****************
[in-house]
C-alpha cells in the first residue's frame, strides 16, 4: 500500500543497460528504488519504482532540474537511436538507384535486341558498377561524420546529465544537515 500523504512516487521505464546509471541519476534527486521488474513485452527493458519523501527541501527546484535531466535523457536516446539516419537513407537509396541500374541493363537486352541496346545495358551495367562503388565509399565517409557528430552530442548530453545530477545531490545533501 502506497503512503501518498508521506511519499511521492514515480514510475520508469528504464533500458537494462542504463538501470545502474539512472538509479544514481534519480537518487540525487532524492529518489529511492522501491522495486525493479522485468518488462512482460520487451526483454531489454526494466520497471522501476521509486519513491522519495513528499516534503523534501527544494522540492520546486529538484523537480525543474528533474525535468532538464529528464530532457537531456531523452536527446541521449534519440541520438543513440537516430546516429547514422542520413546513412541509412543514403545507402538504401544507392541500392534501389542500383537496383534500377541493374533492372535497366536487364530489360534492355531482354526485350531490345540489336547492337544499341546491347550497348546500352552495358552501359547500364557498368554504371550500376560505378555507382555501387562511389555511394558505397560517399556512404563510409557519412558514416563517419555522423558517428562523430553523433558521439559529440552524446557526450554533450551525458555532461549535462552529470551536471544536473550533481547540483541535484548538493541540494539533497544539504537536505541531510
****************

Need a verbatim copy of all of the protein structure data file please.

[in-house]
C-alpha cells in the first residue's frame, strides 16, 4: 500500500543497460528504488519504482532540474537511436538507384535486341558498377561524420546529465544537515 500523504512516487521505464546509471541519476534527486521488474513485452527493458519523501527541501527546484535531466535523457536516446539516419537513407537509396541500374541493363537486352541496346545495358551495367562503388565509399565517409557528430552530442548530453545530477545531490545533501 502506497503512503501518498508521506511519499511521492514515480514510475520508469528504464533500458537494462542504463538501470545502474539512472538509479544514481534519480537518487540525487532524492529518489529511492522501491522495486525493479522485468518488462512482460520487451526483454531489454526494466520497471522501476521509486519513491522519495513528499516534503523534501527544494522540492520546486529538484523537480525543474528533474525535468532538464529528464530532457537531456531523452536527446541521449534519440541520438543513440537516430546516429547514422542520413546513412541509412543514403545507402538504401544507392541500392534501389542500383537496383534500377541493374533492372535497366536487364530489360534492355531482354526485350531490345540489336547492337544499341546491347550497348546500352552495358552501359547500364557498368554504371550500376560505378555507382555501387562511389555511394558505397560517399556512404563510409557519412558514416563517419555522423558517428562523430553523433558521439559529440552524446557526450554533450551525458555532461549535462552529470551536471544536473550533481547540483541535484548538493541540494539533497544539504537536505541531510